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Did Town of Delaware violate its residents’ rights?

By Dan Hust
JEFFERSONVILLE — February 22, 2011 — Jeffersonville residents David and Michelle Sager have tried to make the case for why the Town of Delaware should have put neighbor Forbes March’s kiln-dried firewood operation through a more rigorous site plan review process.
But even during their December testimony to the town’s Zoning Board of Appeals (ZBA), they were repeatedly interrupted and cut off, with ZBA Chairman Ed Sykes maintaining the ZBA had a very narrow focus, based on a 60-day limit for appeals.
They then lost their appeal in February on that timeliness technicality – as did neighbors Winfred and Nancy Bivins, who had filed an appeal two months later than the Sagers because they said town officials had indicated a formal appeal wasn’t necessary to address their concerns.
That technicality was based on counting not from the date of the final permit issued – for the pole barn on July 7 – but from the first and/or second permits issued in late April and early May.
What about pole barn?
One of the points the Sagers attempted to raise is the issuance of three separate permits over the course of four months.
According to the NYS Dept. of Environmental Conservation (DEC), segmentation is defined as “the division of the environmental review of an action so that various activities or stages are addressed as though they were independent, unrelated activities needing individual determinations of significance.”
Since no site plan review was undertaken, neither was an environmental review.
Delaware Building Inspector Howard Fuchs said each permit he issued – for the driveway, for the kiln pad and for the pole barn – involved permitted uses, and he maintains he was aware of the need for each prior to the issuance of the first permit.
He added that this multi-permit process is routine with new construction in Delaware: the driveway permit is issued first to allow workers access, followed by other permits as the stages of construction proceed.
But what about cumulative impacts, and that this is a business?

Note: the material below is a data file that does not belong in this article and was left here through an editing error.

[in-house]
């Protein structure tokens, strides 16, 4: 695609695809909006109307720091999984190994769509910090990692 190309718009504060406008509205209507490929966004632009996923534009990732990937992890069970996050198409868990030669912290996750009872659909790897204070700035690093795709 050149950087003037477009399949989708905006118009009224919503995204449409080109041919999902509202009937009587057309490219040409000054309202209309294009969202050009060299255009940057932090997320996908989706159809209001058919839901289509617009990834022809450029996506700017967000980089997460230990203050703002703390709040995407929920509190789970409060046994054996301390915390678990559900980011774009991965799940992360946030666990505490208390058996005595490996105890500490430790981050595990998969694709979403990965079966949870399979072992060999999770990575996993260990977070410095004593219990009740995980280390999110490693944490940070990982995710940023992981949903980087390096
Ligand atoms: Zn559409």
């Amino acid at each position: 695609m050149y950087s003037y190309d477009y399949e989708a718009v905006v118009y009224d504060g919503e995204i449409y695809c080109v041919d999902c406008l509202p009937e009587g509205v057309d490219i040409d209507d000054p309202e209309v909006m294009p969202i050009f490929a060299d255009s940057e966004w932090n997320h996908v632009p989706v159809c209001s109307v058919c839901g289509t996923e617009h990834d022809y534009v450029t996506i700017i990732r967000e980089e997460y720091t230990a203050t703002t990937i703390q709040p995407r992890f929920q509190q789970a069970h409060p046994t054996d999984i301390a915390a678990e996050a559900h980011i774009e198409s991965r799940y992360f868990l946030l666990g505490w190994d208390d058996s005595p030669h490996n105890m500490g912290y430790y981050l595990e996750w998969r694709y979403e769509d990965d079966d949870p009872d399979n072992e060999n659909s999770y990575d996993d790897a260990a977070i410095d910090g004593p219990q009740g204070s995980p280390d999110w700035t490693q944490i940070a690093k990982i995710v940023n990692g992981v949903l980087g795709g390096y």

“If I make a determination it’s a principal use, I can’t put any stipulations [on it] other than meeting zoning and state rules,” Fuchs explained.
Then there’s the fact that plans for the 4,000-square-foot, 16-foot-high pole barn didn’t appear in town files until July, by which time the business was already in operation.
The ZBA, in the resolution rejecting the Sagers’ appeal, argued the neighbors should have realized on their own the extent of the operation, based on the driveway and kiln pad’s arrival two months prior.
But a sketch filed with the town by March in late April/early May – as part of his driveway/slab permit applications – only illustrated a 60x30-foot staging area, a 16x30-foot bagging area, the kiln pad and a driveway.
“How would I know what was going to come based on a driveway permit in April?” David Sager pointed out. “It wasn't until he started putting up the pole barn that it was, ‘Oh my god, what’s going on here?’
“We would never have given any kind of permission for anything like this.”
A new approach?
Despite the disagreements, town officials concede that changes are coming as a direct result of this issue.
“I think something is going to be looked at,” Fuchs acknowledged. “... It’s not a static thing here.”
Even though he doesn’t believe there are problems with noise and smoke, Fuchs admitted such an enterprise is typically not “pristine.”
“There’s certainly an amount of mess associated with an operation like that,” he said.
“Its appearance is not good,” Supervisor Scheutzow remarked. “Would I want it across from me? Probably not. But it is legal.”
A former Delaware building inspector himself, Scheutzow said he agrees with Fuchs’ and the ZBA’s decisions.
Nevertheless, he added he’s begun discussing with colleagues potential “modifications” to town policies and procedures in this area.
He and Fuchs declined to give details.
“It’s hard, because if you try to restrict business too much, you can cut off your nose to spite your face,” Scheutzow argued.
Whatever changes are made likely won’t be retroactive, and Sager has no confidence he’s being dealt with fairly by Delaware, a town he currently represents on the County Legislature.
“I feel I am being railroaded,” he stated of the town’s actions. “... I don’t believe it’s all aboveboard.”
For now, the New York Firewood Company continues to operate without further action from the town.
The Sagers and the Bivinses, meanwhile, are considering a few options: sue the township, take advantage of a “dispute resolution committee” offered in Delaware’s Right to Farm Law, and/or appeal to the state Ag and Markets commissioner.

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